It's kind of a funny story - Ned Vizzini

~ Back cover summary ~

Like many ambitious New York City teenagers, Craig Gilner sees entry into Manhattan's Executive Pre-Professional High School as the ticket to his future. Determined to succeed at life-which means getting into the right high school to get into the right college to get the right job-Craig studies night and day to ace the entrance exam, and does. That's when things start to get crazy.

At his new school, Craig realizes that he isn't brilliant compared to the other kids; he's just average, and maybe not even that. He soon sees his once-perfect future crumbling away. The stress becomes unbearable and Craig stops eating and sleeping-until, one night, he nearly kills himself. 

Craig's suicidal episode gets him checked into a mental hospital, where his new neighbors include a transsexual sex addict, a girl who has scarred her own face with scissors, and the self-elected President Armelio. There, isolated from the crushing pressures of school and friends, Craig is finally able to confront the sources of his anxiety.

~ My Review ~

Craig Gilner's story, at the roots, is something almost everyone can relate to.. Sometimes you work your ass off for something and having achieved that, in the end, feels so ordinary.
It reminds me a bit, of John Green's writing although when the two of them co-wrote 'Will Grayson, Will Grayson' the end result is two distinct wonderful writings. 

~ The Merits ~

It doesn't treat a mental breakdown, the wanting to commit suicide or eating disorders with a surrounded air of stigma. In fact, this book kind of puts it into better light, the fact that everybody is messed up and just deal with things differently. The book is also not overly optimistic, conducting miraculous recoveries overnight and I'm thankful for that, because it makes the end so much more believable.

~ The demerits ~

Both the female leads in this novel, the ones who appear to be whole people, are treated by the protagonist often as just objects of his lust, and not affection. I didn't really get convinced that what he feels for them was more than just attraction, or a crush. Also, sex is hyped, boobs!!!! panties!!!!!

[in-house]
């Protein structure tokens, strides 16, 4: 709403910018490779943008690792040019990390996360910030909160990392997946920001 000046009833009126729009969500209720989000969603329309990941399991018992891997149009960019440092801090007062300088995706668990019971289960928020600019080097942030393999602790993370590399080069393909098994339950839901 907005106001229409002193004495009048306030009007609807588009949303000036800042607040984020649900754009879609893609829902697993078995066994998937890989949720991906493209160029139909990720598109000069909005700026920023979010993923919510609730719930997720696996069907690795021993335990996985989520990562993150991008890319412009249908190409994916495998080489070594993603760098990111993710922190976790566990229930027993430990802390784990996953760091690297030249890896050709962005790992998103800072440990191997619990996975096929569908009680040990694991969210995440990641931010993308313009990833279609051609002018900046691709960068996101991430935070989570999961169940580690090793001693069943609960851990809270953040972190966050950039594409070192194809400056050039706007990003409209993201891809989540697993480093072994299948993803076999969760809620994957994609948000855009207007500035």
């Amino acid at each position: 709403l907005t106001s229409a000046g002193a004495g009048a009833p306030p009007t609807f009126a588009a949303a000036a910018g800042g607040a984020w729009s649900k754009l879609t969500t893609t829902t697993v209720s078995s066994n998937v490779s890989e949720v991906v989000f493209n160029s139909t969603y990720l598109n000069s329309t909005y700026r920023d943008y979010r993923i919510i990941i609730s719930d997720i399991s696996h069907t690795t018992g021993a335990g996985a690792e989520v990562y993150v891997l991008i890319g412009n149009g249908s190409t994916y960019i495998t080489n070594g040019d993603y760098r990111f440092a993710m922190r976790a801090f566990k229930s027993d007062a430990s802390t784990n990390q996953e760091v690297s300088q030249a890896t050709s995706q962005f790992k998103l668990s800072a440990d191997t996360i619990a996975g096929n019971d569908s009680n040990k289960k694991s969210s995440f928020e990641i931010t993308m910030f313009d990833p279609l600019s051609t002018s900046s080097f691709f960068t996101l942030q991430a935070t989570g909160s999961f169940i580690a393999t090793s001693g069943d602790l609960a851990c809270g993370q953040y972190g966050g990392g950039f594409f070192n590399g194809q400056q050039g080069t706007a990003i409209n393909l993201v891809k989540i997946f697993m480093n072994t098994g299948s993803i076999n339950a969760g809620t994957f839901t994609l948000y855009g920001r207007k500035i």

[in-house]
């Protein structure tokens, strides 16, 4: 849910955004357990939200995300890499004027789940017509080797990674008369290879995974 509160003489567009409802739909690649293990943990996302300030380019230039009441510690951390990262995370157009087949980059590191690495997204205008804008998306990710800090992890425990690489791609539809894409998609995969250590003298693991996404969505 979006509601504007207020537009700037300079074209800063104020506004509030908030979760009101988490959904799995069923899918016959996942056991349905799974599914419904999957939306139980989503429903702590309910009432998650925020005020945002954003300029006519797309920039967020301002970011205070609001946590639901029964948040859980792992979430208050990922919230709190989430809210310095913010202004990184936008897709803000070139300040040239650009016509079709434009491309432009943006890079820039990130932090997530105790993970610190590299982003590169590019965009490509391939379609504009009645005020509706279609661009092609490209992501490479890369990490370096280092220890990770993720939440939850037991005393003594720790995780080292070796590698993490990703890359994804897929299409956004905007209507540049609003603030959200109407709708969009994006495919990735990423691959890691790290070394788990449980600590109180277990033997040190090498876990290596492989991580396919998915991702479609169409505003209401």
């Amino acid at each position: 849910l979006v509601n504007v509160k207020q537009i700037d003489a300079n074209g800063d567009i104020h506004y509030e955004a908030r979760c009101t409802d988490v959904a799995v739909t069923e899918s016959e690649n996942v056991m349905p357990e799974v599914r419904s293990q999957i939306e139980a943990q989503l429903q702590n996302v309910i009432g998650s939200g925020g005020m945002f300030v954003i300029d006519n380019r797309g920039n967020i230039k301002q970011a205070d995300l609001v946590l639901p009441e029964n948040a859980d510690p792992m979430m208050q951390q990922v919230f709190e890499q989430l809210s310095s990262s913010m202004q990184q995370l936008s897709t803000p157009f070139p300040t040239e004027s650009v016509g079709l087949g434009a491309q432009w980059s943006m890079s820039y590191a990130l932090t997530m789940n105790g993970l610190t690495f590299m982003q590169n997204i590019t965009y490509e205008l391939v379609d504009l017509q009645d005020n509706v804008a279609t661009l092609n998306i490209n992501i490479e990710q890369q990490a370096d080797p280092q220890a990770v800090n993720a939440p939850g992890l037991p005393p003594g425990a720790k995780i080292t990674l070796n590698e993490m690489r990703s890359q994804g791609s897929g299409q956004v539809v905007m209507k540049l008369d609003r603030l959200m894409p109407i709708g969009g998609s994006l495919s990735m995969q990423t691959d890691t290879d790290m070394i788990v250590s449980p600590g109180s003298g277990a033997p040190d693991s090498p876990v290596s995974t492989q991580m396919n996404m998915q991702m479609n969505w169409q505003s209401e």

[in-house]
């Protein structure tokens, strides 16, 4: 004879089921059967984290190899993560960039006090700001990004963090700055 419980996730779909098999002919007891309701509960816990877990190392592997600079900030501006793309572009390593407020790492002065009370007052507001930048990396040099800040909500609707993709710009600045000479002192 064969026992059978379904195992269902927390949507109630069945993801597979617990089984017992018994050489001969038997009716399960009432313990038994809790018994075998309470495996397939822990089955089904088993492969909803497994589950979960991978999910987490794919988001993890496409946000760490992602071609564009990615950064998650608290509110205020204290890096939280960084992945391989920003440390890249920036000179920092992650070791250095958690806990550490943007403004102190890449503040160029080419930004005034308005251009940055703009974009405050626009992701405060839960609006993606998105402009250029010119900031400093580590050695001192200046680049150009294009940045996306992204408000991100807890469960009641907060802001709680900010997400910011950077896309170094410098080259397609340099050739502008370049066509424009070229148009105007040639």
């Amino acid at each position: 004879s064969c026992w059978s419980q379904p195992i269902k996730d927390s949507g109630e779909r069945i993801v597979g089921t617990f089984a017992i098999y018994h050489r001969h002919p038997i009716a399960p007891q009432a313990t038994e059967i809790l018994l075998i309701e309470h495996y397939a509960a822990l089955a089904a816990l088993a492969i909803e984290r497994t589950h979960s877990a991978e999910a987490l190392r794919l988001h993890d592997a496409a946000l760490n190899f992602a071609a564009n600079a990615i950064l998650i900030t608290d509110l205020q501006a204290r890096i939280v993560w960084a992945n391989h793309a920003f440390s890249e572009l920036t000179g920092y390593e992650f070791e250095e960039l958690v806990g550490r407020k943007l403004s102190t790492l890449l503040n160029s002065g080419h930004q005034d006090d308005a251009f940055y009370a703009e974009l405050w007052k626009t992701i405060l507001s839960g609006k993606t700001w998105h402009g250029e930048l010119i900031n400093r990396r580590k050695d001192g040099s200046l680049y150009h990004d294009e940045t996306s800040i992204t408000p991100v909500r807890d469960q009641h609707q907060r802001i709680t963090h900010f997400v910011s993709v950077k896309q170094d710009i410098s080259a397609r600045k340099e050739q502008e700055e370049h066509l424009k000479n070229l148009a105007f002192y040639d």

Overall, you do connect with the character and you realize that these things happen and it's alright to ask for help.The fact that the author himself has spent 5 days in an adult psychiatric certainly helps and that's what makes Craig's entire experience in the facility extremely believable, sheds a new light on the on-goings, the patients and the care taken and gathers understanding, not plain sympathy. The reactions of all his co-patients as he's leaving are beautifully put, especially Bobby's & Johnny's because that's what makes this book real.

~ Excerpt ~

"I'm not better, you know. The weight hasn't left my head. I feel how easily I could fall back into it, lie down and not eat, waste my time and curse wasting my time, look at my homework and freak out, and chill at Aaron's, look at Nia and be jealous again, take the subway home and hope it has an accident, go and get my bike and head to the Brooklyn bridge. All of that is still there. The only thing is, it's not an option now. It's just ... a possibility, like it's a possibility that I could turn to dust in the next instant and be disseminated throughout the universe as an omniscient consciousness. It's not a very likely possibility."

~ Final Verdict ~

It's not the funny funny, if that's what you're looking for but it makes for an intriguing read, although you might find it a bit too teenish at some points.

(2010 movie trailer)

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